• UTSU Logan, UT
    Jan. 16, 2014 11:55 a.m.

    If one judge after another, one court after another came to the same conclusion that denying same sex couples' right to marry is against US constitution or state constitution(MA, CT, IA, NJ, NM), and American people have evolved to a point that the majority supports marriage equality, then perhaps it is about time for SSM opponents to think about:

    Is it because all those judges, courts are activists? or because my understanding about constitution is not correct?

  • Baccus0902 Leesburg, VA
    Jan. 16, 2014 10:48 a.m.

    @ SCfan

    " Baccus0902 You may make some valid points, but don't use the old propaganda of 10% of people are homosexual. All studies have shown the number to be around 3 to 4 percent."

    If only 3% to 4% of the population is homosexual. Why so much concern of total destruction of our civilization?

    Talking about "propaganda", Homosexuality is not a choice - check your life and see if you ever were presented with that choice- Therefore if 3% to 4% of homosexuals want to live a life as a couple enjoying all the benefit that all married heterosexuals enjoy, what is the problem with that?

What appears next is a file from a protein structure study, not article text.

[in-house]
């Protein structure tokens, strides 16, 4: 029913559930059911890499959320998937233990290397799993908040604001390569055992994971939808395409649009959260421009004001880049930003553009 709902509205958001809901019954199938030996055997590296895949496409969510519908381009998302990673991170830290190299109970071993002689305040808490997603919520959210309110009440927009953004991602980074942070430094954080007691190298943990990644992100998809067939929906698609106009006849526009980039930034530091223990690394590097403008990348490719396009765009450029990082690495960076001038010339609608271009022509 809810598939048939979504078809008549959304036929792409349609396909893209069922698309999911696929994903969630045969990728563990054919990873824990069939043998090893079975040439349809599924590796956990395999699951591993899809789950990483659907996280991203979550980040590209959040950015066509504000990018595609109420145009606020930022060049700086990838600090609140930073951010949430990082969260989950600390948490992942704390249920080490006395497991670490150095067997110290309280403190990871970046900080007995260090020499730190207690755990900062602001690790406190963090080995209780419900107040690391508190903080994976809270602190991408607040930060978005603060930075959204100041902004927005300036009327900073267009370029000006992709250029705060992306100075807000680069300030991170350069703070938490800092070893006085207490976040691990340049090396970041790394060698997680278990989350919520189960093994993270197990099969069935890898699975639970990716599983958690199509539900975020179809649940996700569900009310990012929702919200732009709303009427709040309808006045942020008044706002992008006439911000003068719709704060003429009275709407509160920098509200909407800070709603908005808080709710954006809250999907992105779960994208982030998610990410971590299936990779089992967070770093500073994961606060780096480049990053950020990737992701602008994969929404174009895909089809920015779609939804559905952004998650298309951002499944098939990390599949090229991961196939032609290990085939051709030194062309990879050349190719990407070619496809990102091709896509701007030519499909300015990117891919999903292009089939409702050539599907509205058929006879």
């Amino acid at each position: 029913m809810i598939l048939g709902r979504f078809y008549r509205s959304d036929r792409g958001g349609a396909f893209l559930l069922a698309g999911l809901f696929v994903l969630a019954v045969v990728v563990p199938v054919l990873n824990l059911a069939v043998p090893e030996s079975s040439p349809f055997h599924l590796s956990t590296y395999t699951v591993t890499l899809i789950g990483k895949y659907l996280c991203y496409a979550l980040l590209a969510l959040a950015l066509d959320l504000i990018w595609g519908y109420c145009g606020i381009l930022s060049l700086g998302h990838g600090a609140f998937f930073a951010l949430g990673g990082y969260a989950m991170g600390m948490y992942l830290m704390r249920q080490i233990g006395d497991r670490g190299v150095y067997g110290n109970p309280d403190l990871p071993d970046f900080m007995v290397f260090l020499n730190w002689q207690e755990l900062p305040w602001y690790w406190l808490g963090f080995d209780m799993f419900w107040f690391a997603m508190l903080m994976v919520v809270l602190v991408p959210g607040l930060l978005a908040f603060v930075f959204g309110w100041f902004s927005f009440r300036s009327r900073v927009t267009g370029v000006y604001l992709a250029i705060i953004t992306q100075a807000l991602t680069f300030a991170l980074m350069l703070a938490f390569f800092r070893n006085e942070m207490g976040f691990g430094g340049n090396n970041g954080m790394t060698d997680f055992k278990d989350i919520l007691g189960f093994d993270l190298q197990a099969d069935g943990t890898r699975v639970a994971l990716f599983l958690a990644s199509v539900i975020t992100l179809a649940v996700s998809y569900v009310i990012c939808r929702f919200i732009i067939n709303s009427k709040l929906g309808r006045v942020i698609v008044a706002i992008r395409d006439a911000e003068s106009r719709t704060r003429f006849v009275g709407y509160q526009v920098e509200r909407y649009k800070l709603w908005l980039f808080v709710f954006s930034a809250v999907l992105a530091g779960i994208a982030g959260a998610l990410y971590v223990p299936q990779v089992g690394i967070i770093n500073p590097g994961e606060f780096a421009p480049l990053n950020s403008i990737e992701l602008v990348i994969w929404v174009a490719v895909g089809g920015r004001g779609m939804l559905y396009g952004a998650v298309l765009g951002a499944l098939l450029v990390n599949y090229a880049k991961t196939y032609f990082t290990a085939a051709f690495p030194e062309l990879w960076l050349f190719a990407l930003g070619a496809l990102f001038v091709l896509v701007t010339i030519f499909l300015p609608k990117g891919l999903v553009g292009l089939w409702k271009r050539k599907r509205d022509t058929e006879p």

We pay taxes as you do (or more) and receive way less benefits than you do. Is that fair?

    Our children need food, clothes, school, health, many of you have mentioned that 2 parents is better than one, yet you prevent our children from having two parents. Is that fair?

    When you retire your spouse will be able to collect some of your benefits. Our partners don't have that privilege. Is that fair?

    Giving the same rights that you enjoy to 3% or 4% of the population shouldn't be a burden to society, specially when this population already paid for them.

  • A Guy With A Brain Enid, OK
    Jan. 16, 2014 10:42 a.m.

    @ Ranch - Here, UT - "Justice may move slowly sometimes, but in the end, it will prevail."

    Yep.

    However, 'Ranch', I've read enough of your liberal philosophy posts on here to tell you that when "justice" is fully administered, you're going to be one mighty unhappy camper.

  • SCfan clearfield, UT
    Jan. 16, 2014 10:26 a.m.

    Baccus0902

    You may make some valid points, but don't use the old propaganda of 10% of people are homosexual. All studies have shown the number to be around 3 to 4 percent.

  • Baccus0902 Leesburg, VA
    Jan. 16, 2014 9:43 a.m.

    It seems that many of us have decided not to hear the other side arguments.

    The LGBT community is presenting facts based on real life, studies, years of living a life of lies, fear, and Mr. Robinson (DN) wrote a few days ago "abuse" from the sexual majority.